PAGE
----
Michael Laitman
Founder and president of Bnei Baruch Kabbalah Education & Research Institute

Shavuot: Beyond the Cheese Cake

Jews are great at matching dishes with festivals. Shavuot is probably one of the all time favorites, especially if you like cheesecake. For some odd reason, though, it is also one of the festivals we take most lightly.

It is odd because if you look a little deeper, and remember that the Jewish festivals represent stages in our spiritual progress, then Shavuot acquires much greater significance. By spiritual progress, I’m not referring to some sort of mysticism, but to our ability to love one another.

Shavuot marks a point in our development when we receive the Torah, the law of giving. It is a seminal stage in actualizing the inclusive, all encompassing, and final stage of our development: “Love your neighbor as yourself.”

When Rabbi Akiva said that love your neighbor as yourself is a great klal (rule) in the Torah, he did not only refer to it as a law, but also as the klal (sum total, inclusion) of the whole Torah. In other words, all the laws of the Torah lead to that single goal of loving others as yourself.

If this is so, can we be surprised that we slight this festival and reduce it to a cheesecake festival? Who wants to love others, much less love them as myself? It’s the opposite of our nature.

True, but we did not write the Torah. Nor did we choose to receive it. If we had lived when it was given, we would probably have said, “No thanks, give it to the Babylonians; give it to the Assyrians; give to the Canaanites; give to anyone but us.” But legend has it they were smart enough to turn it down. Instead, so goes the joke, when God offered it to us, we asked, “How much is it?” And when God said, “It’s free,” we said, “Then give us two!”

So now we’re stuck with a task of being a light for the nations. We neither want to do it, nor understand what it means. But the world is resentful of our not doing whatever it is we are meant to be doing, and some hidden force we want nothing to do with is orchestrating things so that everyone will blame us for everything that’s wrong with the world. But hey, all we want is to live in peace behind a picket fence and the wheel of an SUV.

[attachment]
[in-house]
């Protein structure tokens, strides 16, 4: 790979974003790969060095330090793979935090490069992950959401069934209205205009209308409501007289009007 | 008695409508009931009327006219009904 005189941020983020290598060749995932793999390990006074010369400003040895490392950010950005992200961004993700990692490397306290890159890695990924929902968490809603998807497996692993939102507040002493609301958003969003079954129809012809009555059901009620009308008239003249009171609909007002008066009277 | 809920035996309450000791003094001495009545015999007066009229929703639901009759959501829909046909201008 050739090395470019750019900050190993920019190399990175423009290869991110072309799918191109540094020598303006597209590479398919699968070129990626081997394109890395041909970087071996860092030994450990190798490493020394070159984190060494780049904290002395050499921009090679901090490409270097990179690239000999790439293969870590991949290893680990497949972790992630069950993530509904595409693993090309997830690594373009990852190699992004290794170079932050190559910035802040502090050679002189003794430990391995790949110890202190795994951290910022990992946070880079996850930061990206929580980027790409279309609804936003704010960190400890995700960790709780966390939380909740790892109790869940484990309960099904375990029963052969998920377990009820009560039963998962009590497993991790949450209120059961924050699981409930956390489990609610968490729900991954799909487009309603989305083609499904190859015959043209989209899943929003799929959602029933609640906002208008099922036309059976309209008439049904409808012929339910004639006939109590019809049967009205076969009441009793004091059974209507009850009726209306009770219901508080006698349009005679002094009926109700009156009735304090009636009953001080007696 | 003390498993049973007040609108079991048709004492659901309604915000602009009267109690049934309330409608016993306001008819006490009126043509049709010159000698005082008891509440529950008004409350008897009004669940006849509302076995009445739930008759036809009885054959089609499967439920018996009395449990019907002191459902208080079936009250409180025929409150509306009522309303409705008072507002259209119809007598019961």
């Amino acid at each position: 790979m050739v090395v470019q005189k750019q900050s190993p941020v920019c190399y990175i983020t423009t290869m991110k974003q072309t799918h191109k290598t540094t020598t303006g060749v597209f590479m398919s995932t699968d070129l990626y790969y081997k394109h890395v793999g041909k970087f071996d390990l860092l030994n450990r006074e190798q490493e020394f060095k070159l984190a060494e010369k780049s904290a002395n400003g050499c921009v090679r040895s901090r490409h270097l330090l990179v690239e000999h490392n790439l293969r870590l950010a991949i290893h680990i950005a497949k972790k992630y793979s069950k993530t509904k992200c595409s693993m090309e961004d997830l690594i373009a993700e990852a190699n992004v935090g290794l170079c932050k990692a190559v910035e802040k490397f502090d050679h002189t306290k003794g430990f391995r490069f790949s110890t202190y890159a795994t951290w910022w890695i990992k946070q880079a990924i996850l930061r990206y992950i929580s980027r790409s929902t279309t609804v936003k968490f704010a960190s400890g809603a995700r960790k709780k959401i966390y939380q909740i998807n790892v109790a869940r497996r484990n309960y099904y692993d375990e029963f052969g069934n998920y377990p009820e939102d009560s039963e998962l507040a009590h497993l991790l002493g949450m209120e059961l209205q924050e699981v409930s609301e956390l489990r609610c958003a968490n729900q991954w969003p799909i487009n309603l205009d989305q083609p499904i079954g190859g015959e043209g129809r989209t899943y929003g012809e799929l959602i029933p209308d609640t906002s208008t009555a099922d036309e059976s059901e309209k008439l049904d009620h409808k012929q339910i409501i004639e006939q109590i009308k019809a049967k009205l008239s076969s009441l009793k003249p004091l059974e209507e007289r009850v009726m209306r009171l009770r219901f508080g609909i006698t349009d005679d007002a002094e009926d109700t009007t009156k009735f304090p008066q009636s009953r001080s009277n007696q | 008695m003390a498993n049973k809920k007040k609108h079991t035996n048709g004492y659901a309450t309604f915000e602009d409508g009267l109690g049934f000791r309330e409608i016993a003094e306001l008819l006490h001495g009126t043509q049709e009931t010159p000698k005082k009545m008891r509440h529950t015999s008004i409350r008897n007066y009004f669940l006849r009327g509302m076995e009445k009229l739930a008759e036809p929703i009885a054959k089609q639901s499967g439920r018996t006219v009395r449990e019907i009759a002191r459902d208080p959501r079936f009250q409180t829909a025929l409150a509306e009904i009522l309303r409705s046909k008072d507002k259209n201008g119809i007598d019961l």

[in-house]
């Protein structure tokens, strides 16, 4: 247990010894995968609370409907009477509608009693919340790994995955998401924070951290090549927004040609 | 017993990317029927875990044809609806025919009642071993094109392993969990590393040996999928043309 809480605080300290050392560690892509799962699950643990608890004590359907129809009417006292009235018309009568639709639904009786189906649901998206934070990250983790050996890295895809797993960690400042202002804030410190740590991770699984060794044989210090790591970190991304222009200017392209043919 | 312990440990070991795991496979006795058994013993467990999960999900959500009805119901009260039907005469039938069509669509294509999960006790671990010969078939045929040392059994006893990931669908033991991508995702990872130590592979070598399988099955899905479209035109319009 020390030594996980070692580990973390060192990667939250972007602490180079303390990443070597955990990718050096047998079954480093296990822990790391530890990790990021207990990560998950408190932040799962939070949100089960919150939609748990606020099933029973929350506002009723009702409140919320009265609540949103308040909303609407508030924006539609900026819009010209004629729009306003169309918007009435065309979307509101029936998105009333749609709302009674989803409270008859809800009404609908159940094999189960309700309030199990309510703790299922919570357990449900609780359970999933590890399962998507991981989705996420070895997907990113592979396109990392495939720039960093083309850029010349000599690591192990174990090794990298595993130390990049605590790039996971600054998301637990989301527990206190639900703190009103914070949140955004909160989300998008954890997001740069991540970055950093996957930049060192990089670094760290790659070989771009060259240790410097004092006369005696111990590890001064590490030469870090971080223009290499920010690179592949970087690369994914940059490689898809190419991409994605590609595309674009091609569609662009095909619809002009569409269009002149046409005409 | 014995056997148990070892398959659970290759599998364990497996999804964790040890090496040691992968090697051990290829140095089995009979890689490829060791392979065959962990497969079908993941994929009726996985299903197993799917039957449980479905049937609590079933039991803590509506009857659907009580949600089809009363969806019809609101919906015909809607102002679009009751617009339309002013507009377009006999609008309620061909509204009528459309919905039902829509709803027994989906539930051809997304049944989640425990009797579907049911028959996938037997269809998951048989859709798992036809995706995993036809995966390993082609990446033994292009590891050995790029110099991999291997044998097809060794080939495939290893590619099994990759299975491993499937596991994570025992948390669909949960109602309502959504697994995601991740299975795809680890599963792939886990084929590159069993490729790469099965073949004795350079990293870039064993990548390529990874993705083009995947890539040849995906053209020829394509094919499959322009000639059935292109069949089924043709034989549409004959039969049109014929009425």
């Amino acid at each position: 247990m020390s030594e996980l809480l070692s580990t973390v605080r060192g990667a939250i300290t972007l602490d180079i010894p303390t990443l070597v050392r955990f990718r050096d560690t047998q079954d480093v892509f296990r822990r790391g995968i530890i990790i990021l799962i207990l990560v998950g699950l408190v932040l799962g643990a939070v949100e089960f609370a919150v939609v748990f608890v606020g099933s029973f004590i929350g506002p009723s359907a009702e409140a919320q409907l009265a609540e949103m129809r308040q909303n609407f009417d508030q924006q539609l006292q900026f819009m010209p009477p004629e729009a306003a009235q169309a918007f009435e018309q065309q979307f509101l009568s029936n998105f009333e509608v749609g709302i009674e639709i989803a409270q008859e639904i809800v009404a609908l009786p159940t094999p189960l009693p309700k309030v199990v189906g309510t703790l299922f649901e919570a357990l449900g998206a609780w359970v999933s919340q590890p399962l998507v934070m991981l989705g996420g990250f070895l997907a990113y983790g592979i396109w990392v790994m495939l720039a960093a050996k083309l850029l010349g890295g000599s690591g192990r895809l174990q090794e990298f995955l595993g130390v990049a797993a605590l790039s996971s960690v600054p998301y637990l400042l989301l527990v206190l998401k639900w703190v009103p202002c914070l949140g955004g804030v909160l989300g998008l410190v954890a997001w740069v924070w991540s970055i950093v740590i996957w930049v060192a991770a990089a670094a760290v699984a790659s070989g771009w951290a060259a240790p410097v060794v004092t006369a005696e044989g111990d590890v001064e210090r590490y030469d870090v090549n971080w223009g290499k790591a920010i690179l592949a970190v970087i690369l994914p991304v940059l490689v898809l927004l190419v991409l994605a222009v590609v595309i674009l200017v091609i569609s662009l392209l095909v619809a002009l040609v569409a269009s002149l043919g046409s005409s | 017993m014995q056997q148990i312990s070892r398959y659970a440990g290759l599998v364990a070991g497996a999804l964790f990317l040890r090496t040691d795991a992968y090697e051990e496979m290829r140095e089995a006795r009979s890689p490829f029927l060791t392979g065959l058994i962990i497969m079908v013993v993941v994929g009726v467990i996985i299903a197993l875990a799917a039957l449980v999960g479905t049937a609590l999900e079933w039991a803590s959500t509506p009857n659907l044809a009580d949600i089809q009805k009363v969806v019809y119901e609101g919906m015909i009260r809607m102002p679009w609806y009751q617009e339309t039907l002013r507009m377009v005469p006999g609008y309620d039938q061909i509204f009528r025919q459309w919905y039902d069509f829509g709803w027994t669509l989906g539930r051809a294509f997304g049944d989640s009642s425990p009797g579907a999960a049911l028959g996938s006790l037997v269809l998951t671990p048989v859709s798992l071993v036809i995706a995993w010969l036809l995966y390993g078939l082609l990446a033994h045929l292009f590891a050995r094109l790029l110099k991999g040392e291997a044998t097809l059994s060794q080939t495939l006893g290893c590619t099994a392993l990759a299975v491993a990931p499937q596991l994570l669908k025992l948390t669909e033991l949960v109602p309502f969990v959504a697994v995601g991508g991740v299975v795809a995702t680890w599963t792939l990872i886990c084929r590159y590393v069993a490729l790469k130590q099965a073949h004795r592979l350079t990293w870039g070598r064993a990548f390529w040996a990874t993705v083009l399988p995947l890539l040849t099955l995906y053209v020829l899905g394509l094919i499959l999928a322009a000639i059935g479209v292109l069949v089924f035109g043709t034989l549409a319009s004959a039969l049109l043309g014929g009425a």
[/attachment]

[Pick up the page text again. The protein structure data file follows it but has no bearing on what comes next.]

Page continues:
Alas, life, as John Lennon said, “is what happens when you make other plans.” In a world where everyone is dependent on everyone else through this amorphous term, “globalization,” we cannot pretend to live on an island all to ourselves. We can have a great life, no doubt, but only if everybody has a great life, too. The mutual responsibility that our people was famous for in the days of camels and tents must be franchised to the rest of the world in the days of Camry and One-Family houses.

The world needs mutual responsibility and cannot find it anywhere. We have become so alienated and self-centered that we take anti-depressants to function, “consume” Angry Birds and the likes of its flock to numb our minds, or turn to fundamentalism in a desperate search for meaning.

But there is no meaning in isolation. Meaning can be found only in human bonding. The first thing we want to do when something good happens to us is tell our friends about it. The first thing we want to do when something bad happens to us is for someone to come to our help. We are social beings, physically, emotionally, and mentally. Naturally, our spiritual wholeness also derives from our connectedness.

The trick to this spiritual-wholeness-through-connection, though, is the ability to unite above differences. We are unique, and want to stay that way. It is how we define who we are. The problem is that we are using our uniqueness to gain an edge over others. By that, we deny ourselves the enrichment and strength we could have received from them, while also wasting a huge amount of energy to try to protect ourselves from others. Instead of nourishing one another, we are busy destroying one another.
If we could reverse this mindset and apply our uniqueness toward the common good, who knows what we could achieve?

The ancient Hebrews had that all figured out. It’s still way down there, hidden under layers of self-centeredness to the point where you cannot detect its presence. Like the layers of dirt you need to dig out when excavating ancient sites, we need to peel off the layers of egoism and rediscover the ability to connect in mutual responsibility.

The world needs an example, a role model for executing love of others. Until we accomplish it and become that model, people will continue to execute each another.

Shavuot symbolizes the moment when we accept the task wholeheartedly, not because it’s easy, but because it is the right thing to do. And while we’re on it, it is perfectly OK to have some cheesecake, too.


About the Author
Michael Laitman is a PhD in Philosophy and Kabbalah. MSc in Medical Bio-Cybernetics. Founder and president of Bnei Baruch Kabbalah Education & Research Institute. Author of over 40 books on spiritual, social and global transformation. His new book, The Jewish Choice: Unity or Anti-Semitism, is available on Amazon:
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